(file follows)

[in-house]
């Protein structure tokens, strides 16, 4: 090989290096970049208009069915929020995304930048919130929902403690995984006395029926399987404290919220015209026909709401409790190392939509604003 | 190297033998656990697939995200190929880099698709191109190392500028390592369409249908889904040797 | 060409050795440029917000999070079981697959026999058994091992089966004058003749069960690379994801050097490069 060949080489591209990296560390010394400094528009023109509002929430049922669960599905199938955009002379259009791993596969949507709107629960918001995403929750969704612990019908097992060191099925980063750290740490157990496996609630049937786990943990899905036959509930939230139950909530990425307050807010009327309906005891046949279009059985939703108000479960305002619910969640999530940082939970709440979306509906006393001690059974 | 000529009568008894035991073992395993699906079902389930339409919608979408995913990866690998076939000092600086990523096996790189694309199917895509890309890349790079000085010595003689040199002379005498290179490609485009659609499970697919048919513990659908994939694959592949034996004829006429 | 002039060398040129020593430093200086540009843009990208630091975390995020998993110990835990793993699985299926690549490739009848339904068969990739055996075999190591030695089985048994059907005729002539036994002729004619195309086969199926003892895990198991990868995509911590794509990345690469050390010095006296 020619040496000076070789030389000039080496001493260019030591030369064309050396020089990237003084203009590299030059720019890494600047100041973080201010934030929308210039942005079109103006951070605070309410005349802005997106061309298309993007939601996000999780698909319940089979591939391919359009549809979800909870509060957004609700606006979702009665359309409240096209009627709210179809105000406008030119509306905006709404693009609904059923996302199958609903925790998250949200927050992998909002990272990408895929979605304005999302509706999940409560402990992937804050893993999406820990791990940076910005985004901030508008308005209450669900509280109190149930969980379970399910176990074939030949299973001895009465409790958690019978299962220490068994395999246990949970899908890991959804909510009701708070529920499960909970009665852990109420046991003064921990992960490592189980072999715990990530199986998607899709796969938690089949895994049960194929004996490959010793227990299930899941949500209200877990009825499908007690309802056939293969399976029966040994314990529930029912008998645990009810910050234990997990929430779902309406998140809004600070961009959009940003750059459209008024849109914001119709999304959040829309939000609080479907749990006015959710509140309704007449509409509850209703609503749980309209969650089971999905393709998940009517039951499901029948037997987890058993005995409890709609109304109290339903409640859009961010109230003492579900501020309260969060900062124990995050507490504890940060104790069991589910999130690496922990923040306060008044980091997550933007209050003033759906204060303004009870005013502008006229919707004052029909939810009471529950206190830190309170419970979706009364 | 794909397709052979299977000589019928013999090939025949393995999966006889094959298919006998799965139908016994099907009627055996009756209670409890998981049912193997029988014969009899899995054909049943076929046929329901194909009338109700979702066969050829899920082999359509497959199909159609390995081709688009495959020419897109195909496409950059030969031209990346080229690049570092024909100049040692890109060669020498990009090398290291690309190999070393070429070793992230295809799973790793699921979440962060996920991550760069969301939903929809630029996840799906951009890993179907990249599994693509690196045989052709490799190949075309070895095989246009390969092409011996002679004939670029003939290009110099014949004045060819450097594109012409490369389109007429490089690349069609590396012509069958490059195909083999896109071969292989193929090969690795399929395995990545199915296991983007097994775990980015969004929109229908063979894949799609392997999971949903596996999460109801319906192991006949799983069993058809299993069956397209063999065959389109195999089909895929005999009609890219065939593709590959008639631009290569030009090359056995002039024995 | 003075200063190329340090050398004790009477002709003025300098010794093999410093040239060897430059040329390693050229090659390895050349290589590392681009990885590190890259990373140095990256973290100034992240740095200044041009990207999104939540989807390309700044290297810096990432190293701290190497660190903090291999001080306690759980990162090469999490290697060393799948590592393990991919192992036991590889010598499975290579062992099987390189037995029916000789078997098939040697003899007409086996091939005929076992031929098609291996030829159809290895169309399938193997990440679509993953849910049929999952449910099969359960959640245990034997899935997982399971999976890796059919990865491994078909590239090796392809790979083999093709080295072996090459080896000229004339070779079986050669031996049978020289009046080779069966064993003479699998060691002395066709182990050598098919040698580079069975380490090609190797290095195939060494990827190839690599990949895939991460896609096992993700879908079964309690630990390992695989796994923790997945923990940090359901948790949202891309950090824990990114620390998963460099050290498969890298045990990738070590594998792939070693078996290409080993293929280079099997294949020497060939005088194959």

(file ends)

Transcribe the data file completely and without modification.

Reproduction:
[in-house]
């Protein structure tokens, strides 16, 4: 090989290096970049208009069915929020995304930048919130929902403690995984006395029926399987404290919220015209026909709401409790190392939509604003 | 190297033998656990697939995200190929880099698709191109190392500028390592369409249908889904040797 | 060409050795440029917000999070079981697959026999058994091992089966004058003749069960690379994801050097490069 060949080489591209990296560390010394400094528009023109509002929430049922669960599905199938955009002379259009791993596969949507709107629960918001995403929750969704612990019908097992060191099925980063750290740490157990496996609630049937786990943990899905036959509930939230139950909530990425307050807010009327309906005891046949279009059985939703108000479960305002619910969640999530940082939970709440979306509906006393001690059974 | 000529009568008894035991073992395993699906079902389930339409919608979408995913990866690998076939000092600086990523096996790189694309199917895509890309890349790079000085010595003689040199002379005498290179490609485009659609499970697919048919513990659908994939694959592949034996004829006429 | 002039060398040129020593430093200086540009843009990208630091975390995020998993110990835990793993699985299926690549490739009848339904068969990739055996075999190591030695089985048994059907005729002539036994002729004619195309086969199926003892895990198991990868995509911590794509990345690469050390010095006296 020619040496000076070789030389000039080496001493260019030591030369064309050396020089990237003084203009590299030059720019890494600047100041973080201010934030929308210039942005079109103006951070605070309410005349802005997106061309298309993007939601996000999780698909319940089979591939391919359009549809979800909870509060957004609700606006979702009665359309409240096209009627709210179809105000406008030119509306905006709404693009609904059923996302199958609903925790998250949200927050992998909002990272990408895929979605304005999302509706999940409560402990992937804050893993999406820990791990940076910005985004901030508008308005209450669900509280109190149930969980379970399910176990074939030949299973001895009465409790958690019978299962220490068994395999246990949970899908890991959804909510009701708070529920499960909970009665852990109420046991003064921990992960490592189980072999715990990530199986998607899709796969938690089949895994049960194929004996490959010793227990299930899941949500209200877990009825499908007690309802056939293969399976029966040994314990529930029912008998645990009810910050234990997990929430779902309406998140809004600070961009959009940003750059459209008024849109914001119709999304959040829309939000609080479907749990006015959710509140309704007449509409509850209703609503749980309209969650089971999905393709998940009517039951499901029948037997987890058993005995409890709609109304109290339903409640859009961010109230003492579900501020309260969060900062124990995050507490504890940060104790069991589910999130690496922990923040306060008044980091997550933007209050003033759906204060303004009870005013502008006229919707004052029909939810009471529950206190830190309170419970979706009364 | 794909397709052979299977000589019928013999090939025949393995999966006889094959298919006998799965139908016994099907009627055996009756209670409890998981049912193997029988014969009899899995054909049943076929046929329901194909009338109700979702066969050829899920082999359509497959199909159609390995081709688009495959020419897109195909496409950059030969031209990346080229690049570092024909100049040692890109060669020498990009090398290291690309190999070393070429070793992230295809799973790793699921979440962060996920991550760069969301939903929809630029996840799906951009890993179907990249599994693509690196045989052709490799190949075309070895095989246009390969092409011996002679004939670029003939290009110099014949004045060819450097594109012409490369389109007429490089690349069609590396012509069958490059195909083999896109071969292989193929090969690795399929395995990545199915296991983007097994775990980015969004929109229908063979894949799609392997999971949903596996999460109801319906192991006949799983069993058809299993069956397209063999065959389109195999089909895929005999009609890219065939593709590959008639631009290569030009090359056995002039024995 | 003075200063190329340090050398004790009477002709003025300098010794093999410093040239060897430059040329390693050229090659390895050349290589590392681009990885590190890259990373140095990256973290100034992240740095200044041009990207999104939540989807390309700044290297810096990432190293701290190497660190903090291999001080306690759980990162090469999490290697060393799948590592393990991919192992036991590889010598499975290579062992099987390189037995029916000789078997098939040697003899007409086996091939005929076992031929098609291996030829159809290895169309399938193997990440679509993953849910049929999952449910099969359960959640245990034997899935997982399971999976890796059919990865491994078909590239090796392809790979083999093709080295072996090459080896000229004339070779079986050669031996049978020289009046080779069966064993003479699998060691002395066709182990050598098919040698580079069975380490090609190797290095195939060494990827190839690599990949895939991460896609096992993700879908079964309690630990390992695989796994923790997945923990940090359901948790949202891309950090824990990114620390998963460099050290498969890298045990990738070590594998792939070693078996290409080993293929280079099997294949020497060939005088194959």